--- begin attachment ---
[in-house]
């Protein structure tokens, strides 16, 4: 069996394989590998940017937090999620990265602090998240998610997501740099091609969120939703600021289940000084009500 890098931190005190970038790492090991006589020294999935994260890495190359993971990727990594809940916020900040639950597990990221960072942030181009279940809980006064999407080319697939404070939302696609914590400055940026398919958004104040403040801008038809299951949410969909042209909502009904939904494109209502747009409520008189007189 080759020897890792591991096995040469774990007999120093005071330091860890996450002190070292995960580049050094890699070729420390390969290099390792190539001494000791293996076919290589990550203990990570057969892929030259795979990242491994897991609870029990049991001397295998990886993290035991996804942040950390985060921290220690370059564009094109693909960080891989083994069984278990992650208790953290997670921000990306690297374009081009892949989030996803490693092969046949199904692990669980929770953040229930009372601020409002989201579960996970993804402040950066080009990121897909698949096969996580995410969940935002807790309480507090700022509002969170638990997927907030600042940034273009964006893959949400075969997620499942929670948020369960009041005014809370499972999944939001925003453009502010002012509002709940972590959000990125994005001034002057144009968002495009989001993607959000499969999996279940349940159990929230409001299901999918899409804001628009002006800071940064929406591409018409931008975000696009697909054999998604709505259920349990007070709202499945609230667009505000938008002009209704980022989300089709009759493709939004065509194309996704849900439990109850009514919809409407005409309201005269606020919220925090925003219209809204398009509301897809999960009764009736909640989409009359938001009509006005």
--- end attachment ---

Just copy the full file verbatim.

[in-house]
């Protein structure tokens, strides 16, 4: 069996394989590998940017937090999620990265602090998240998610997501740099091609969120939703600021289940000084009500 890098931190005190970038790492090991006589020294999935994260890495190359993971990727990594809940916020900040639950597990990221960072942030181009279940809980006064999407080319697939404070939302696609914590400055940026398919958004104040403040801008038809299951949410969909042209909502009904939904494109209502747009409520008189007189 080759020897890792591991096995040469774990007999120093005071330091860890996450002190070292995960580049050094890699070729420390390969290099390792190539001494000791293996076919290589990550203990990570057969892929030259795979990242491994897991609870029990049991001397295998990886993290035991996804942040950390985060921290220690370059564009094109693909960080891989083994069984278990992650208790953290997670921000990306690297374009081009892949989030996803490693092969046949199904692990669980929770953040229930009372601020409002989201579960996970993804402040950066080009990121897909698949096969996580995410969940935002807790309480507090700022509002969170638990997927907030600042940034273009964006893959949400075969997620499942929670948020369960009041005014809370499972999944939001925003453009502010002012509002709940972590959000990125994005001034002057144009968002495009989001993607959000499969999996279940349940159990929230409001299901999918899409804001628009002006800071940064929406591409018409931008975000696009697909054999998604709505259920349990007070709202499945609230667009505000938008002009209704980022989300089709009759493709939004065509194309996704849900439990109850009514919809409407005409309201005269606020919220925090925003219209809204398009509301897809999960009764009736909640989409009359938001009509006005």